Why some older workers fared worse than the Great Recession during Covid-19

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It’s no secret that the Covid-19 pandemic has hurt workers of all ages.

Among older workers aged 50 to 62 and over, some may have fared worse than they did during the Great Recession. This is the result of recent research by the Center for Retirement Research at Boston College.

How older workers were affected depends on their age cohort and whether they are 50 to 61 or 62 years or older. This is evident from the analysis of the data from the current Census Bureau population survey.

For 50 to 61 year olds, the data shows that Covid-19 was heavier in low earners than high earners.

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Nineteen percent of those with the lowest earnings were no longer employed in 2020 compared to a year earlier, the data shows. By comparison, 17% of people in this category stopped working during the Great Recession in 2009.

Meanwhile, 9% of the highest-income Terciles stopped working in 2020, compared to 11% in 2009.

“The big characteristic of a recession, including the Covid recession, is just the extent to which lower-income people are injured more,” said Geoffrey Sanzenbacher, a research fellow at the Center for Retirement Research at Boston College.

Despite the negative consequences for people in this age group, there has been no noticeable increase in the number of people who consider themselves retirees. Part of this may be due to the fact that they are under 62 years of age and therefore not entitled to social security retirement benefits.

For people aged 62 and over, that’s a different story.

Low-wage earners in this age cohort were still more likely to be out of work. However, compared to the Great Recession, the unemployment rate was roughly the same: 38% in 2020 versus 37% in 2009.

However, high earners aged 62 and over were more likely to be unemployed. In 2020, 22% of those in the highest income quartile stopped working year-over-year, up from 18% who fell into that category during the Great Recession in 2009.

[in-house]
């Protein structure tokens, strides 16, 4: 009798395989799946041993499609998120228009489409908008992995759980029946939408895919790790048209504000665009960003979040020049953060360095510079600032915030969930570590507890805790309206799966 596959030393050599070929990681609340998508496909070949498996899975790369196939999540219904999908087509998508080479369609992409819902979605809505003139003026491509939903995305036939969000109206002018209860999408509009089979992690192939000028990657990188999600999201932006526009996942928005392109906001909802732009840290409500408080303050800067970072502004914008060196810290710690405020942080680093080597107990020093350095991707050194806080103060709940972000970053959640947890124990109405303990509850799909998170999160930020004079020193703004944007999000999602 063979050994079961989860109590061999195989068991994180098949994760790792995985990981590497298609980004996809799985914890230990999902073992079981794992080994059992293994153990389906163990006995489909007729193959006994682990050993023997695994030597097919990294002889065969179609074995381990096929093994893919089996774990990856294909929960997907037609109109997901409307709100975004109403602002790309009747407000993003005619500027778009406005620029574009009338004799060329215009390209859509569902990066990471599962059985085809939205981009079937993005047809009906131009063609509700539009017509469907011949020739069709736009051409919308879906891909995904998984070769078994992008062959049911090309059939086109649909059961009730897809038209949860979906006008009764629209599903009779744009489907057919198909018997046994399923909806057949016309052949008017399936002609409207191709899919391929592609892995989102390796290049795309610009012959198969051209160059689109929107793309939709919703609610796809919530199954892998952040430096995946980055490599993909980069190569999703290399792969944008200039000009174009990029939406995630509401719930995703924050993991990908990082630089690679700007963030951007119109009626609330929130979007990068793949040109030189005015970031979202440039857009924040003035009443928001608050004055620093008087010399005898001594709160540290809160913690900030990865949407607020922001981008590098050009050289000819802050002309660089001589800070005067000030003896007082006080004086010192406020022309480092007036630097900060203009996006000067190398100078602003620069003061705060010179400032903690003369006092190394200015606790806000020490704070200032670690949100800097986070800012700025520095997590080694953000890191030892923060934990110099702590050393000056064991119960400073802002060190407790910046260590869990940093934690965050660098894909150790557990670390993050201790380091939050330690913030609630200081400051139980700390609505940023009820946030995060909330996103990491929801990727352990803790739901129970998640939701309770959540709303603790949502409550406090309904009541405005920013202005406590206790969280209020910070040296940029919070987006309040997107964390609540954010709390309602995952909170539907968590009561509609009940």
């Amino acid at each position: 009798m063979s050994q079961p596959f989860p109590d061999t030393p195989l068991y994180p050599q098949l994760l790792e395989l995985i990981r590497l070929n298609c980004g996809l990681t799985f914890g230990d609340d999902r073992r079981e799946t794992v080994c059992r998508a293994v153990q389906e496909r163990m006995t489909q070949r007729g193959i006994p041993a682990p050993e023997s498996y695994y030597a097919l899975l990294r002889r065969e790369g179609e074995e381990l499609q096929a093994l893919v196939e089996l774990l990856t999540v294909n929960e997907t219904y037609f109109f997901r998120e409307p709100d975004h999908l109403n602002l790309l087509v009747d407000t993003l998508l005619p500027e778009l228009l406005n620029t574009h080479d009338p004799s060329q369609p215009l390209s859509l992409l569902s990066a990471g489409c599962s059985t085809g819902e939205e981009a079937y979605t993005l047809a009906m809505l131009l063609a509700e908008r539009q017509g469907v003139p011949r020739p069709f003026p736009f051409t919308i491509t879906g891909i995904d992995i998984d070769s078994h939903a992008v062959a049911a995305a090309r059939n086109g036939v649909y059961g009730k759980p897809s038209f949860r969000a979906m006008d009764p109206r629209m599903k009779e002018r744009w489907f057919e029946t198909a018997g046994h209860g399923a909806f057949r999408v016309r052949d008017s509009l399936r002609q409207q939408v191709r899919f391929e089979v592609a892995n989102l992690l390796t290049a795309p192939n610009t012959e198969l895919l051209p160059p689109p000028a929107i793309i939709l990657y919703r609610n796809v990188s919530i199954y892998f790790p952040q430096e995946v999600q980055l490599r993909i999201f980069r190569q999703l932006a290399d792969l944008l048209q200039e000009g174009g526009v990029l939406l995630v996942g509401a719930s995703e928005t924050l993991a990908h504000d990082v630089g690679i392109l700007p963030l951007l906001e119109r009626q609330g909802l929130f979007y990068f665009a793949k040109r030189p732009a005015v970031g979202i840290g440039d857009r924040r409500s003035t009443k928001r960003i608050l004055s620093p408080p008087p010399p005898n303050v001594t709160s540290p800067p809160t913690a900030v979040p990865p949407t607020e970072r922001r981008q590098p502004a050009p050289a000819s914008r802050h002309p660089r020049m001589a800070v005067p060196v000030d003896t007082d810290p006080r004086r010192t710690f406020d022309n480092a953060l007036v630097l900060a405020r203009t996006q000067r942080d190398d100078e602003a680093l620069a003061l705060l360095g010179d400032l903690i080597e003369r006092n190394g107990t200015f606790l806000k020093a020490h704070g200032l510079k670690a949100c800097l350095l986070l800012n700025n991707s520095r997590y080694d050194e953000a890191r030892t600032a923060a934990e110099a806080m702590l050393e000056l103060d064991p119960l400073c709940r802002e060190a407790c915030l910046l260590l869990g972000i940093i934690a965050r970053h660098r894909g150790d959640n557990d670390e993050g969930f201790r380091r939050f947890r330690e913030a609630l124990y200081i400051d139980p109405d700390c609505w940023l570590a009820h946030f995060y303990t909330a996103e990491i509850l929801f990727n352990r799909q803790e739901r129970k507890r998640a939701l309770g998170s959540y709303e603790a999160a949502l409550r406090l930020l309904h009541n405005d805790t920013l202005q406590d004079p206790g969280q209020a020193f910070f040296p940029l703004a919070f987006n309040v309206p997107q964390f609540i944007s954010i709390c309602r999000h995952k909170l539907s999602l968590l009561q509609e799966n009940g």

High earners withdrew to a greater extent during Covid-19 than they did during the Great Recession. In 2020, 15% of this cohort retired one year after work, up from 10% in 2009. However, the rate at which low-income workers retired remained roughly the same, 26% in 2020 versus 25% in Year 2009.

The best thing you can do to retire if you have a high income is to delay getting social security benefits.

Geoffrey Sanzenbacher

research fellow at the Center for Retirement Research at Boston College

The results compare the data from December 2020 to December 2019. There would likely have been a more dramatic difference in unemployment rates if the data had been measured for earlier months in 2020, Sanzenbacher said.

Admittedly, the health risks associated with Covid-19 could have led some employers to encourage workers to retire.

“From the data we can not really see whether it is a pure decision by the employee or whether it is a joint decision,” said Sanzenbacher.

With the pandemic going on far longer than many expected, some workers who initially identified themselves as unemployed can now say they are retired.

That decision could also prompt them to seek social security benefits early, which is cause for concern, Sanzenbacher said.

If you claim the earliest age at which employees are generally entitled at 62, you will generally receive permanently reduced benefits. Ideally, workers wait until full retirement age to receive 100% of their benefits or until age 70 to receive higher benefits by waiting to be eligible.

“The best thing you can do to retire if you have a high income is to delay getting social security,” Sanzenbacher said.

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